Trump isn’t going to run as an independent. He isn’t about to throw good money after bad, he has to realize that his best chance to win, if he even wants to, is to run as the nominee.

Likewise, no Republican is going to bolt and run as an independent should Trump win. They know it would be a fool’s errand. Their best strategy should Trump win the nomination would be to pour money in the downticket races and concede the White House.

Ben Carson blasts RNC, threatens to leave Republican Party

It really doesn’t matter if Trump is the Republican candidate and not-Trump runs as an independent, or not-Trump is the nominee and Trump runs as an independent. Either way you have two candidates competing for the voters who won’t vote for the Democrat.

I think a more entertaining imaginary exercise is “What if Sanders ran as an independent against Hillary and Trump?” Would he be the anti-Trump protest candidate and cost Hillary those voters?

A worthy topic for another thread.

Not sure about other states, but here in NC you cannot run 3rd party if you already ran in a party primary.

So they would have to go rogue before the first primary?

According to Wikipedia only four states have neither “Sore-loser” laws, or same deadline registration laws.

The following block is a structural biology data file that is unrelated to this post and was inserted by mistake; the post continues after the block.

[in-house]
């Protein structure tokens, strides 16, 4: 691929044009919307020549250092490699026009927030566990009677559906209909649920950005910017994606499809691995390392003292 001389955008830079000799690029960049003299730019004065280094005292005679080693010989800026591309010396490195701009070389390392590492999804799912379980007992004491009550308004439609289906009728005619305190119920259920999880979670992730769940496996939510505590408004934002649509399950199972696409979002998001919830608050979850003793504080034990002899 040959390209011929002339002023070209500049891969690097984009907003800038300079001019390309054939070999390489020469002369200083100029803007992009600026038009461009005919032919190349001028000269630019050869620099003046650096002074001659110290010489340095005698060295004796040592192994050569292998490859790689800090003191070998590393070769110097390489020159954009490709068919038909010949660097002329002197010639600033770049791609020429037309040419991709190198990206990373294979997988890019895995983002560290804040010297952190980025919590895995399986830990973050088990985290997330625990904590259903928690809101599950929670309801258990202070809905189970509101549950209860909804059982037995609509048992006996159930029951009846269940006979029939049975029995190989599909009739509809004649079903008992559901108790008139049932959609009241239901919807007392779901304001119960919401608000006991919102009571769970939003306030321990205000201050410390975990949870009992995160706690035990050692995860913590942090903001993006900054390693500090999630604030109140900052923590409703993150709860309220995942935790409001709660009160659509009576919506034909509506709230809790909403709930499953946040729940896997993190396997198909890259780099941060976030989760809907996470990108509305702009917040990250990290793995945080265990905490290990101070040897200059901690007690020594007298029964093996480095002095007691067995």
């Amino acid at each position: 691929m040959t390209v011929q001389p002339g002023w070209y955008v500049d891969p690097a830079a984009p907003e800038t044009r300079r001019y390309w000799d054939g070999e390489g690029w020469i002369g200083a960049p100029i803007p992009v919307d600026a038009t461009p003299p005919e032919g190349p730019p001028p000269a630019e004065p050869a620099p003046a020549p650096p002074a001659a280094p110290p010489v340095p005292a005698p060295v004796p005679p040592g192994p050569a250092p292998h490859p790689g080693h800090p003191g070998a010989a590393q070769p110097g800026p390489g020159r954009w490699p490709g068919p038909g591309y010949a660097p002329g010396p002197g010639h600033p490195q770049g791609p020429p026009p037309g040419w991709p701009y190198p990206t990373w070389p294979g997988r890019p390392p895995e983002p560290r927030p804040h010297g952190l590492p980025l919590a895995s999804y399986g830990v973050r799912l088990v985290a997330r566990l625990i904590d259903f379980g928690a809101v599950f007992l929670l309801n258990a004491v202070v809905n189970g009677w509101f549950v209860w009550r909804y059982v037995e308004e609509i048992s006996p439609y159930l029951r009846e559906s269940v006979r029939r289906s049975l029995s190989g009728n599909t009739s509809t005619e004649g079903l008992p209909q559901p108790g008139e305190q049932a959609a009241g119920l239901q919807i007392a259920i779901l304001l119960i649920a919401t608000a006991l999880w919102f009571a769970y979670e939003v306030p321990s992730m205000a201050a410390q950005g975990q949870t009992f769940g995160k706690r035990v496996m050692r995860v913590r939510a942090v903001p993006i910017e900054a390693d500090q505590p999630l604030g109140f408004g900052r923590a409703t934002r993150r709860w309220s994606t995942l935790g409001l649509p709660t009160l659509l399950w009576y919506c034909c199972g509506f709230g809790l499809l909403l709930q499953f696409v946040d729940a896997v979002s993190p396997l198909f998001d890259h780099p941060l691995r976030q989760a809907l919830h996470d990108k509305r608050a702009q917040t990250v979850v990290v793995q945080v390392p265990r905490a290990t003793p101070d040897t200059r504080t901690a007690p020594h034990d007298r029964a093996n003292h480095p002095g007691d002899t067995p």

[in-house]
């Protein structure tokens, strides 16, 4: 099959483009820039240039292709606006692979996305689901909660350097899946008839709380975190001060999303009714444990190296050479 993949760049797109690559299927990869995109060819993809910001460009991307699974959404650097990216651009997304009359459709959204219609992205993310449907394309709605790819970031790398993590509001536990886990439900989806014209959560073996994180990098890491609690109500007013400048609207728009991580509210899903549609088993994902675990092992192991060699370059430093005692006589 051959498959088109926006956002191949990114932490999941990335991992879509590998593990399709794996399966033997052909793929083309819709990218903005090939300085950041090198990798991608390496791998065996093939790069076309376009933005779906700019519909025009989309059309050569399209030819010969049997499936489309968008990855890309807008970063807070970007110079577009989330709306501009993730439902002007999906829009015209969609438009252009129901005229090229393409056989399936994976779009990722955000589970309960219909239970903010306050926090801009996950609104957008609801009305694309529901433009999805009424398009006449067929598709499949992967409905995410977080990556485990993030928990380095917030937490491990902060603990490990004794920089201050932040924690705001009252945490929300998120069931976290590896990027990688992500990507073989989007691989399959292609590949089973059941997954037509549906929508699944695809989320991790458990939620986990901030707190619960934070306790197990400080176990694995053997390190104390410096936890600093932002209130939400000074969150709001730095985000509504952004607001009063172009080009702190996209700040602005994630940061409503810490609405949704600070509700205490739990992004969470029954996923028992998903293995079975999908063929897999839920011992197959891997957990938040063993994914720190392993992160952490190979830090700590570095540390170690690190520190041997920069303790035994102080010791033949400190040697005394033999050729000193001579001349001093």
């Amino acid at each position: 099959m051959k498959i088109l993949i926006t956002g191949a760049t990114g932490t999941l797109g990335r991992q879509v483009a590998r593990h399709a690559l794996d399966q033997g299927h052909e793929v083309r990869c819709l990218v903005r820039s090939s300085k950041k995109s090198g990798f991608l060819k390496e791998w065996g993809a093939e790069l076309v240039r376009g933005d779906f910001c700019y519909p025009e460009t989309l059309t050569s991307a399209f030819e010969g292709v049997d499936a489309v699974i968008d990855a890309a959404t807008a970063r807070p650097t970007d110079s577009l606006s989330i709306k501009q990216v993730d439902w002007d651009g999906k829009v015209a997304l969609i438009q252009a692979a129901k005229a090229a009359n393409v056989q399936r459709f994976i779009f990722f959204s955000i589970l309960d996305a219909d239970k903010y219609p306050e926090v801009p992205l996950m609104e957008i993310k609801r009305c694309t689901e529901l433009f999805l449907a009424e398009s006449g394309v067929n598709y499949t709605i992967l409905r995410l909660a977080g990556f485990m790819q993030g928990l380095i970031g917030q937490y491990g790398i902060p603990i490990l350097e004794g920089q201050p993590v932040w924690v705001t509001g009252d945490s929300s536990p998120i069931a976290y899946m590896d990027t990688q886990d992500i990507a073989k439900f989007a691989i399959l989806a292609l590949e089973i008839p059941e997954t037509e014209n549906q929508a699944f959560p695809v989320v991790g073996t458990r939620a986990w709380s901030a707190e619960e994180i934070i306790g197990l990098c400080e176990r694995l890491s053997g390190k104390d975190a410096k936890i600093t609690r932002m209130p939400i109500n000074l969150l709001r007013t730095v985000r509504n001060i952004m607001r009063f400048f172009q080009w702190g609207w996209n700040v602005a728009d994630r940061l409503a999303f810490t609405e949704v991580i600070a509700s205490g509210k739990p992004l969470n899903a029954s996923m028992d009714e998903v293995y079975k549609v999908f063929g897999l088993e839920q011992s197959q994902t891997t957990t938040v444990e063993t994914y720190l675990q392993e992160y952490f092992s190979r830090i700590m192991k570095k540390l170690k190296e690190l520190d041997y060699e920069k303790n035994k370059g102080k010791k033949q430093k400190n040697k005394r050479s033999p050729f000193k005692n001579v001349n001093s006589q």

In essence you’re talking about a national version of what Joe Lieberman did to win his last Senate election. Could work, I suppose, but don’t forget that in that election the Republicans basically laid down and died. Not going to happen with the Dems and Hillary.

If you trace the cites in that article, it is indicated that that is a Wikipedia article that is simply crying out to be re-written. I can’t find anything in the cites that supports the claim.

I can’t imagine any conservative-leaning third candidate not sinking a Republican candidate. (It goes without saying that the third candidate is already sunk.) Modern elections are just too close. Losing even 5% of the votes you’d normally expect would be enough to kill you off.

The same would be true for a Democrat’s chances with a liberal-leaning third candidate.

Presidential elections work completely differently, and there are many fewer states with sore loser laws for the presidential election.

No, the money and support wouldn’t be there. The big money men are perfectly fine with backing the warmonger Clinton this round.

As compared to all the warmonger GOP candidates?

How about we go all-in?

Clinton and (Rubio or Cruz or ???) are the traditional big party candidates, and both Sanders & Trump try their luck as independents.

So we have a 4-way race with candidates arrayed from loony-left to middle-left to middle-right to loony-right. (For 2016 USA values of “loony” and “middle”; not that any other country would recognize the borders where we seem to. :eek:)

Again fodder for another thread. Although this is so far-fetched as to be pure fantasy. The leverage applied to stop whoever would be the 4th independent from splitting that team’s vote would be incredible and irresistable.